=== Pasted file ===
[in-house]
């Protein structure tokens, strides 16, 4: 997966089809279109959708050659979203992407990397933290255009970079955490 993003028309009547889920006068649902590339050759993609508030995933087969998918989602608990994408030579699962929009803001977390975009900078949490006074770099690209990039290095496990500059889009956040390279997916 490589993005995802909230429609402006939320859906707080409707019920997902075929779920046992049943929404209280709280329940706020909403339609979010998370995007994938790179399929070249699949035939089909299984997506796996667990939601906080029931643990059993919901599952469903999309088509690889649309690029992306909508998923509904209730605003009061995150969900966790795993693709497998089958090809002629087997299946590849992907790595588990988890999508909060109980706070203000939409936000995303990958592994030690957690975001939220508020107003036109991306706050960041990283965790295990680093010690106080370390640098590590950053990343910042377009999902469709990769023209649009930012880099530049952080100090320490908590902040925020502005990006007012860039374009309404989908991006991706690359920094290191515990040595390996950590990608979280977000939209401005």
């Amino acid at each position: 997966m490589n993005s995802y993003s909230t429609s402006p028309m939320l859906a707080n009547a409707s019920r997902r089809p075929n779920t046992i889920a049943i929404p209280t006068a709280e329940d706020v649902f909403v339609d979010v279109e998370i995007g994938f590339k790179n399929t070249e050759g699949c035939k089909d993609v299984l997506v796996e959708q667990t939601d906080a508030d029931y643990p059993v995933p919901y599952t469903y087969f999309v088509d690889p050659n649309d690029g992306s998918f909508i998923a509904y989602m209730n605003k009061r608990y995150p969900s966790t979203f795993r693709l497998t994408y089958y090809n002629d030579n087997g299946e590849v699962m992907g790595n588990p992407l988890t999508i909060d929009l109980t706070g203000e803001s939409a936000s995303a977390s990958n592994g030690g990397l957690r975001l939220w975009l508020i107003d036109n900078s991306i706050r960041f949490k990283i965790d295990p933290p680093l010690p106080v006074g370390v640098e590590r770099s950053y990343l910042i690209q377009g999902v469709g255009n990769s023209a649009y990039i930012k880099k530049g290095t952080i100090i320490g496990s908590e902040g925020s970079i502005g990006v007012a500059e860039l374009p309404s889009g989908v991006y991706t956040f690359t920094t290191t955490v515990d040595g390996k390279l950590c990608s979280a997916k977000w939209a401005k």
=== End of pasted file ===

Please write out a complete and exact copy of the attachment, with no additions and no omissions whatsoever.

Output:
[in-house]
């Protein structure tokens, strides 16, 4: 997966089809279109959708050659979203992407990397933290255009970079955490 993003028309009547889920006068649902590339050759993609508030995933087969998918989602608990994408030579699962929009803001977390975009900078949490006074770099690209990039290095496990500059889009956040390279997916 490589993005995802909230429609402006939320859906707080409707019920997902075929779920046992049943929404209280709280329940706020909403339609979010998370995007994938790179399929070249699949035939089909299984997506796996667990939601906080029931643990059993919901599952469903999309088509690889649309690029992306909508998923509904209730605003009061995150969900966790795993693709497998089958090809002629087997299946590849992907790595588990988890999508909060109980706070203000939409936000995303990958592994030690957690975001939220508020107003036109991306706050960041990283965790295990680093010690106080370390640098590590950053990343910042377009999902469709990769023209649009930012880099530049952080100090320490908590902040925020502005990006007012860039374009309404989908991006991706690359920094290191515990040595390996950590990608979280977000939209401005």
């Amino acid at each position: 997966m490589n993005s995802y993003s909230t429609s402006p028309m939320l859906a707080n009547a409707s019920r997902r089809p075929n779920t046992i889920a049943i929404p209280t006068a709280e329940d706020v649902f909403v339609d979010v279109e998370i995007g994938f590339k790179n399929t070249e050759g699949c035939k089909d993609v299984l997506v796996e959708q667990t939601d906080a508030d029931y643990p059993v995933p919901y599952t469903y087969f999309v088509d690889p050659n649309d690029g992306s998918f909508i998923a509904y989602m209730n605003k009061r608990y995150p969900s966790t979203f795993r693709l497998t994408y089958y090809n002629d030579n087997g299946e590849v699962m992907g790595n588990p992407l988890t999508i909060d929009l109980t706070g203000e803001s939409a936000s995303a977390s990958n592994g030690g990397l957690r975001l939220w975009l508020i107003d036109n900078s991306i706050r960041f949490k990283i965790d295990p933290p680093l010690p106080v006074g370390v640098e590590r770099s950053y990343l910042i690209q377009g999902v469709g255009n990769s023209a649009y990039i930012k880099k530049g290095t952080i100090i320490g496990s908590e902040g925020s970079i502005g990006v007012a500059e860039l374009p309404s889009g989908v991006y991706t956040f690359t920094t290191t955490v515990d040595g390996k390279l950590c990608s979280a997916k977000w939209a401005k």